Play Golf The Pebble Beach Way Book Review

Play Golf the Pebble Beach Way: Lose Five Strokes Without Changing Your Swing

Grade A+
Teacher’s Comments: Every high handicapper should read this book.

As the US Open at Pebble Beach and Father’s Day fast approach, what could be better than a golf instruction book from the legendary course?

Play Golf The Pebble Beach Way is a terrific new golf instruction book from Pebble Beach Golf Academy Director Laird Small. It’s also a very unusual golf instruction book in that it wastes no ink on grip, stance, setup, swing plane or any of the other staples of golf instruction books (although there are some drills at the very end). Instead, Laird concentrates on teaching the reader how to play golf. The subtitle of the book claims that you can lose five strokes without changing your swing. I think that if the advice was followed, a weekend hacker could do much better than that.

With Pebble Beach as the literary playing ground, Small offers instruction on beating the first tee jitters, choosing the right clubs, what to do on the tee, thinking your way through approach shots, reading a hole, reading a green, and how to deal with adversity. Using location photos and actual shots that a player would have to make at Pebble Beach, Small explains the options and gives you checklists of things to consider before taking a hack.

One of his checklists, from the Chapter on playing par threes:

Playing the Par-3s

1. Create the Perfect Lie: Yes, you should tee the ball up, but exactly how high will vary depending on the size of the clubhead and your individual swing.

2. Grip Down When Between Clubs: When there isn’t a perfect club for the distance, select the longer club, choke down an inch or two and take your normal swing.

3. Avoid Sucker Pins: Don’t go hunting for a pin placed in a challenging spot. Instead, select a more conservative target, avoid trouble and earn your par.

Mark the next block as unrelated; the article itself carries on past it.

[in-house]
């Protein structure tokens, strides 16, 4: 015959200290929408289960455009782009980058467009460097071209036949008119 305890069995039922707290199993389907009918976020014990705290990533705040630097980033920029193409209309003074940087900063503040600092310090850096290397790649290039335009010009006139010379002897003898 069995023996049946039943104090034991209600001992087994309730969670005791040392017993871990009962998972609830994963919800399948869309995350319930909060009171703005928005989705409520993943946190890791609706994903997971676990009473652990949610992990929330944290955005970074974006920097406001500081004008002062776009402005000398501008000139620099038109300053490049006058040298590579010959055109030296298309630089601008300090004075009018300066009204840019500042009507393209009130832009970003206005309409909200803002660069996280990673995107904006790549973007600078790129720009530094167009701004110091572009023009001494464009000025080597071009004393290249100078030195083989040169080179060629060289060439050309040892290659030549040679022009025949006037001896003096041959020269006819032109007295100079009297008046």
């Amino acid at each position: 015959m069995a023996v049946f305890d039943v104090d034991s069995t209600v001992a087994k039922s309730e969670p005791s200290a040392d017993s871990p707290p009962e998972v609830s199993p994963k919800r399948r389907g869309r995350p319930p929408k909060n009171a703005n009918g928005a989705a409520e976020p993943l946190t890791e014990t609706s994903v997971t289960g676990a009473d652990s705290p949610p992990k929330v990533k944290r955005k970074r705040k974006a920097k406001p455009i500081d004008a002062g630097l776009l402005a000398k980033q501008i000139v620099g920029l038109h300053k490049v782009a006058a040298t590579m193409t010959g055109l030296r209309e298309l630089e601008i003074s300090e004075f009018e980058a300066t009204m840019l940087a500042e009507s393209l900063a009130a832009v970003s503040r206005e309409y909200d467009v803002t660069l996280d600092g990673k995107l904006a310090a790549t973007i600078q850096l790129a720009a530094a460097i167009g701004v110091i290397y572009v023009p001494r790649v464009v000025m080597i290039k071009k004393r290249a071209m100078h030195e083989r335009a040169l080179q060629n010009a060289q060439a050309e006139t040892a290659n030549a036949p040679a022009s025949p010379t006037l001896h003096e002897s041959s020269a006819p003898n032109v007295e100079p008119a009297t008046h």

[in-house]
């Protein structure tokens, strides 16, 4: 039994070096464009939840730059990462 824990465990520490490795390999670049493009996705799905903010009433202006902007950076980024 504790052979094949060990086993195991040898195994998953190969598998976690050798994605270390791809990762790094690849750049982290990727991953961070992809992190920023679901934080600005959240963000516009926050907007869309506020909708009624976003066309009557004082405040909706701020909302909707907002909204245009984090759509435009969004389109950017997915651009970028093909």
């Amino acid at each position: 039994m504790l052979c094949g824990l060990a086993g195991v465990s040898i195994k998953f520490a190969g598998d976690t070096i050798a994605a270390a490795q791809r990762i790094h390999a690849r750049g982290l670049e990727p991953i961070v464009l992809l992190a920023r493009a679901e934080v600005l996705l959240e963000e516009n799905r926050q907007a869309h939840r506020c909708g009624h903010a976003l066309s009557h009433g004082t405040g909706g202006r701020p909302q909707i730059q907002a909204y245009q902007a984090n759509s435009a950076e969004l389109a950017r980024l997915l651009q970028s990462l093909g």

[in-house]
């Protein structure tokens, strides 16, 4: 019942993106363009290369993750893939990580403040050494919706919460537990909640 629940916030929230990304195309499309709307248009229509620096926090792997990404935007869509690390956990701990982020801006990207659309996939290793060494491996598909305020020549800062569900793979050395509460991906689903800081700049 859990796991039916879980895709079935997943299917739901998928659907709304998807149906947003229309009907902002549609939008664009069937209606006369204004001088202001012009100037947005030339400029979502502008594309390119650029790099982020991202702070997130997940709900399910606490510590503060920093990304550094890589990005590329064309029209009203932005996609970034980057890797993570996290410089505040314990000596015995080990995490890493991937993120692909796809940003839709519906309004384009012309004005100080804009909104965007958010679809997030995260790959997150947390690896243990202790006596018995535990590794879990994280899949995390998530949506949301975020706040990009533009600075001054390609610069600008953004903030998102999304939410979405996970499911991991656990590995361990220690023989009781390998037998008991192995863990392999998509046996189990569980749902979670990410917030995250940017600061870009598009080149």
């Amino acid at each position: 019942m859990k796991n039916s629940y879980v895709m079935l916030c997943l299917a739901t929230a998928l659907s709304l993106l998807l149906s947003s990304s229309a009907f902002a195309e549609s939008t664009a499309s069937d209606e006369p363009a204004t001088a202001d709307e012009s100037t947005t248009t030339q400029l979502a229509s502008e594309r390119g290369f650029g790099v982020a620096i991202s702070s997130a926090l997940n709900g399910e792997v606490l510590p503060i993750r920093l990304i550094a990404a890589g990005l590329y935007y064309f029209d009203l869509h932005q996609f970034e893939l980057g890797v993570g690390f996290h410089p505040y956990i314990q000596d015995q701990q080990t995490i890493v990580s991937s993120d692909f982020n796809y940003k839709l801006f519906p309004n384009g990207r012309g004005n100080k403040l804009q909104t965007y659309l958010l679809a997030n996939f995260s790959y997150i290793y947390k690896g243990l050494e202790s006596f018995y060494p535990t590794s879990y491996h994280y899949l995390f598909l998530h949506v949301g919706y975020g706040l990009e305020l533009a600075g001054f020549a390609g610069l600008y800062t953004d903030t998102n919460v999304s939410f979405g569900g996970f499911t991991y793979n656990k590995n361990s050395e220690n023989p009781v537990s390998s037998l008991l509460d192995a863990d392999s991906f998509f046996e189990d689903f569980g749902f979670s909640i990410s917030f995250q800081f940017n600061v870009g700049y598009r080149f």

4. Adjust Your Vision: On par-3s with significant elevation changes, learn to compensate for the tendency of your eyes to drift left (on downhill holes) or right (on uphill holes).

Of course, the chapter goes in to much greater detail on all of these, but it’s nice that there’s a checklist summary for each.

The book also includes advice on playing from Arnold Palmer, Jack Nicklaus, Tom Watson, Johnny Miller, Tom Kite and Kirk Triplett. Again, these guys focus not on mechanics, but on thought processes.

Reading this book reminded me very much of the playing lessons I’ve taken from a pro friend of mine. The course is no place to fix swing flaws, so we concentrate on things like analyzing lies, angles, lines of approach and preshot routines. They were some of the best lessons I’ve had because I could see immediate results. Play Golf The Pebble Beach Way can have the same effect on the reader.

A nice side effect of studying the book: you’ll get to know Pebble Beach better than any television announcer could possibly explain. After reading along with Laird, I actually feel as though I’ve played the course. I’ll enjoy the 2010 US Open at Pebble Beach much more for having read it.

Highly Recommended.




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